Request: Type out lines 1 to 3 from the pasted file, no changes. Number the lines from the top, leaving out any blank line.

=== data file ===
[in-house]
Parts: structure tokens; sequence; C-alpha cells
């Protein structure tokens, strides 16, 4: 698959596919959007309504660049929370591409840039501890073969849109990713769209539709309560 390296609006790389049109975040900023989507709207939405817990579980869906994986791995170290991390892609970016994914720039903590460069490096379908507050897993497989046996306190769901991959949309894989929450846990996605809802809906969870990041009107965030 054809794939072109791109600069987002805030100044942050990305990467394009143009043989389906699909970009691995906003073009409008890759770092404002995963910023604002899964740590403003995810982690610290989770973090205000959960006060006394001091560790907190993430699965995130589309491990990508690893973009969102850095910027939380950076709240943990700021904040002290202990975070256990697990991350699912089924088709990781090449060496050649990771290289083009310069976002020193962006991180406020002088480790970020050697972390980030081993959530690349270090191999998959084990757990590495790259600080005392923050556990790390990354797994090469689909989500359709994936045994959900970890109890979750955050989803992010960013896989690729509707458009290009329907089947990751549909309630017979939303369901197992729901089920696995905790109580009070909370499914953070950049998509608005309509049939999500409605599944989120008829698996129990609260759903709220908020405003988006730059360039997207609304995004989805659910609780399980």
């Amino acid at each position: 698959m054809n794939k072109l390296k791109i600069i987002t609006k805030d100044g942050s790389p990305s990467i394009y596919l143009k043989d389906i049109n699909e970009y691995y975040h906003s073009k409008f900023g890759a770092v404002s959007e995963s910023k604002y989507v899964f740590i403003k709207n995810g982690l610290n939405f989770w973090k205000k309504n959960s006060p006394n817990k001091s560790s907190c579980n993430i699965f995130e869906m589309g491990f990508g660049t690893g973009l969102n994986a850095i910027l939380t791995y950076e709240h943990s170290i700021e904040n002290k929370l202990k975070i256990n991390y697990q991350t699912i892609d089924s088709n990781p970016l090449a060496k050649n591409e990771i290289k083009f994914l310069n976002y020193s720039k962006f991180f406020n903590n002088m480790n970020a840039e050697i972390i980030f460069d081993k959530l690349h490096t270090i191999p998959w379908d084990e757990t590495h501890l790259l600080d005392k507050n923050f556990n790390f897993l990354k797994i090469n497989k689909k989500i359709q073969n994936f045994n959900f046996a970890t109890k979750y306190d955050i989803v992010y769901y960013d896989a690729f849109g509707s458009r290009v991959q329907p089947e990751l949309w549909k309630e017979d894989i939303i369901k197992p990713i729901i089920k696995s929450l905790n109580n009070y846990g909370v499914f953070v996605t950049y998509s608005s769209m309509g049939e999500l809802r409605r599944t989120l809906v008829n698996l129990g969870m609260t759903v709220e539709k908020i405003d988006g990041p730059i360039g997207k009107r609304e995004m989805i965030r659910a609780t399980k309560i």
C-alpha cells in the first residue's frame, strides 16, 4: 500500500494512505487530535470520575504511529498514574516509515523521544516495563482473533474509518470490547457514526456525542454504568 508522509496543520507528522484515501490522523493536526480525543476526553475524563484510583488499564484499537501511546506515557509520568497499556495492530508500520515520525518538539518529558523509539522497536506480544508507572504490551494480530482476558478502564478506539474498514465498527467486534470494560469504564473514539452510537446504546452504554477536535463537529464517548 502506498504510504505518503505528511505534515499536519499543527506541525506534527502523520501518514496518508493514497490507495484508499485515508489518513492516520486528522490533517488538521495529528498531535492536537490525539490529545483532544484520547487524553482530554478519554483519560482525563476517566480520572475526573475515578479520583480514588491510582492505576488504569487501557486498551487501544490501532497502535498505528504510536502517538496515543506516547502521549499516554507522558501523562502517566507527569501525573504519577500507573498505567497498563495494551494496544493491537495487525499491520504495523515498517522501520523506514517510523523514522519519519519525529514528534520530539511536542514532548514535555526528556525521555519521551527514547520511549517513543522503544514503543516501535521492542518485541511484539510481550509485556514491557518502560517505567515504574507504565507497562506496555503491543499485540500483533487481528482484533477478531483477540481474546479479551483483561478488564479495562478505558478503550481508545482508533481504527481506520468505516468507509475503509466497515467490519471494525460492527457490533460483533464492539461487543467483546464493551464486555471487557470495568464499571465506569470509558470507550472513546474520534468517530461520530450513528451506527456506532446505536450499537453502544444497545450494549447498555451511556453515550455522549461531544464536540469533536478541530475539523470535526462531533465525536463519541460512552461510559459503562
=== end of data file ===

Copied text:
[in-house]
Parts: structure tokens; sequence; C-alpha cells
């Protein structure tokens, strides 16, 4: 698959596919959007309504660049929370591409840039501890073969849109990713769209539709309560 390296609006790389049109975040900023989507709207939405817990579980869906994986791995170290991390892609970016994914720039903590460069490096379908507050897993497989046996306190769901991959949309894989929450846990996605809802809906969870990041009107965030 054809794939072109791109600069987002805030100044942050990305990467394009143009043989389906699909970009691995906003073009409008890759770092404002995963910023604002899964740590403003995810982690610290989770973090205000959960006060006394001091560790907190993430699965995130589309491990990508690893973009969102850095910027939380950076709240943990700021904040002290202990975070256990697990991350699912089924088709990781090449060496050649990771290289083009310069976002020193962006991180406020002088480790970020050697972390980030081993959530690349270090191999998959084990757990590495790259600080005392923050556990790390990354797994090469689909989500359709994936045994959900970890109890979750955050989803992010960013896989690729509707458009290009329907089947990751549909309630017979939303369901197992729901089920696995905790109580009070909370499914953070950049998509608005309509049939999500409605599944989120008829698996129990609260759903709220908020405003988006730059360039997207609304995004989805659910609780399980």